Long Range Pattern Outlook #7

Brief Overview:

Today’s long range pattern outlook focuses on the medium range pattern going into early January, with growing indications that the pattern changes evolving during late December continue into early January with a cold pattern for the region, possibly including several snowstorms as well, one of them on December 29-30.



Pattern Outlook Archive

<< Pattern Outlook #6 – December 10, 2012
Pattern Outlook #7 – December 24, 2012
>> Pattern Outlook #8 – January 10, 2013


Expected Pattern Teleconnections:

  • NAO – neutral
  • AO – negative to neutral
  • PNA– neutral to positive
  • EPO – neutral

Medium-Long Range Outlook

Scroll down to the bottom for a brief summary

The previous pattern outlook mentioned how the first half of December ended up even warmer than expected, but a colder pattern was expected to slowly evolve with at least one snow potential for the area between 12/20 and the end of the month. So far, December has been abnormally warm, and only one snow event has been observed in Central Park with a trace of snow observed on the 22nd from isolated flurries. As expected, changes in the pattern are resulting in a gradually colder and stormier pattern for the last week of the month; three storms are expected for this coming week, with the first two producing snow for the interior parts of the area. More pronounced changes have been taking place recently in North America, with a strong block currently making its way from Alaska towards central Canada. There has been no blocking of this magnitude in this part of North America over the last year and a half. Although this block will quickly exit towards Atlantic Canada as a storm on the 26-27th affects the region, no persistent troughs are expected to redevelop in the Alaska and Gulf of Alaska region.

By the time that the third storm will reach the region, on December 29-30, more noticeable changes will develop in the US pattern. The PNA, having been firmly negative since early November, is expected to rise and turn positive for the first time since October. Ridging is expected towards the NW US and western Canada, with a persistent area of lower heights to the south, near and west of California. Meanwhile, the storm on the 26-27th is expected to move towards Newfoundland while another storm makes its way towards the region around the 29-30th. With the different pattern in place including the low near Newfoundland and rising heights in the Northwest, this storm is not expected to track far west of the area, and has the potential to be a significant nor’easter with snow for parts of the region, perhaps including the NYC area.

With this storm, the transition to a colder pattern is expected to have taken place with a large, strong trough settling over the eastern half of the US, as shown to the left from the latest GEFS 500mb height anomalies from the PSU e-Wall. These changes have been supported by the recent medium range guidance and ensembles, as well as the CFSv2, which has been consistently showing a widespread outbreak of cold into the US including the region around early January. The CFSv2 has also verified with showing a much warmer than average December with above average temperatures covering the majority of the US. The NAEFS (North American Ensemble Forecasting System), having verified with the warmth in December and in the winter of 2011-12, is showing an absence of above average temperatures in most of the US, with near to below average temperatures for the eastern half of the US. Along with the changes in the Pacific observed for the first time since October, there is a higher probability of a cold pattern developing for the region at the end of the month starting with the 29-30th storm, with average to colder than average temperatures likely through early to mid January, before the pattern potentially trends warmer again. With the cold pattern expected, the question is how much snow falls. Following the 29-30th storm, a dry New Year’s Eve is possible, and at this time the beginning of this colder pattern appears to be dry without much, if any storminess. Given the colder pattern, however, snow events are likely to affect the region during the first half of January.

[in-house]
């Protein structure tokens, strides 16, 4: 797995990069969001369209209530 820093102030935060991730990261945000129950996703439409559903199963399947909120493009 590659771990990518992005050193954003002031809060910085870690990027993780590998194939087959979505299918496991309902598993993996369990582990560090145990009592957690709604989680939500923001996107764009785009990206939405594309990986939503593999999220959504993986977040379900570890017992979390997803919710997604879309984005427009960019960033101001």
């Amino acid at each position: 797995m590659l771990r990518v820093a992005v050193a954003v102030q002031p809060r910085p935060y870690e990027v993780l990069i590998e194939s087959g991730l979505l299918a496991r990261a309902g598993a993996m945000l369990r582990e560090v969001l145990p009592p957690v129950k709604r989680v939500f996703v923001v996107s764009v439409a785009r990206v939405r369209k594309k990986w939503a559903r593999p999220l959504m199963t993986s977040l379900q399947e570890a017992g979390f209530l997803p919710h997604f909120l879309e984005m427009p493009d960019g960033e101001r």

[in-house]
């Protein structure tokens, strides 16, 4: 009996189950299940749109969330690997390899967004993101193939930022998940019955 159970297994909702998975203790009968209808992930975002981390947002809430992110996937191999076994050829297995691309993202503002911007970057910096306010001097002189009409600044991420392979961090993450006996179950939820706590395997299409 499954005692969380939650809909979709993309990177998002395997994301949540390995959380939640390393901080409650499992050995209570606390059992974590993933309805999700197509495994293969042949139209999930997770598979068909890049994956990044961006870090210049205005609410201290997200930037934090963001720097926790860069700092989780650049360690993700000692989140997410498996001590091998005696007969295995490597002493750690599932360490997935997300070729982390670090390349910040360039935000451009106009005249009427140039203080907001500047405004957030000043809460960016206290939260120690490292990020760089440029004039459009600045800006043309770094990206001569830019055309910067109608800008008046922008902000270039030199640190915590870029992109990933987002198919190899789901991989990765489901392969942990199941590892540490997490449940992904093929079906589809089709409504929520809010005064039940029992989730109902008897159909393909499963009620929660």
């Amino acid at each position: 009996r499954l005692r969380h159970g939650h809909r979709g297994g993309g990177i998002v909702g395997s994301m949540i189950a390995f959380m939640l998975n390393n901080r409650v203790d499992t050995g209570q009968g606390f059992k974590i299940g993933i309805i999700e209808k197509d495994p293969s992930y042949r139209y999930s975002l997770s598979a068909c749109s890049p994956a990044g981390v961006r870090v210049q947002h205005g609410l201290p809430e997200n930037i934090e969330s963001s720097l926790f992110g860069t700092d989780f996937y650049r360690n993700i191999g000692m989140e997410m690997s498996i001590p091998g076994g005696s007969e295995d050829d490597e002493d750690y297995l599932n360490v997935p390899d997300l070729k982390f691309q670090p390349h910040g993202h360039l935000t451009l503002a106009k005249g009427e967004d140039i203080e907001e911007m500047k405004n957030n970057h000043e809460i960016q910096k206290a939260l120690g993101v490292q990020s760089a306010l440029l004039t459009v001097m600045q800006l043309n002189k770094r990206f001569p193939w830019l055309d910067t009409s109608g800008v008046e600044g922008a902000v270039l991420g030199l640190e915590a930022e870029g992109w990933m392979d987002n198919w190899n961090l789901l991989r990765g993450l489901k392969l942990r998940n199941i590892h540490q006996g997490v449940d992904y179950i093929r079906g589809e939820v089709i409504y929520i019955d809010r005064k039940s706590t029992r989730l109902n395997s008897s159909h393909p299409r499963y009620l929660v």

Summary: The changes in the pattern that began early in the month are still ongoing, and this week marks the transition to a stormier and somewhat colder pattern for the region, with two snow events for the interior and a potential nor’easter on the 29-30th, which may produce a snowstorm for parts of the region, including the area. Behind this storm potential, a more sustained cold pattern is likely to develop for the first half of January, and while this pattern is expected to be dry at first, more snow potentials are likely before the middle of the month.

Pattern Outlook #4 Verification

Verification for Pattern Outlook #4 will be added soon.

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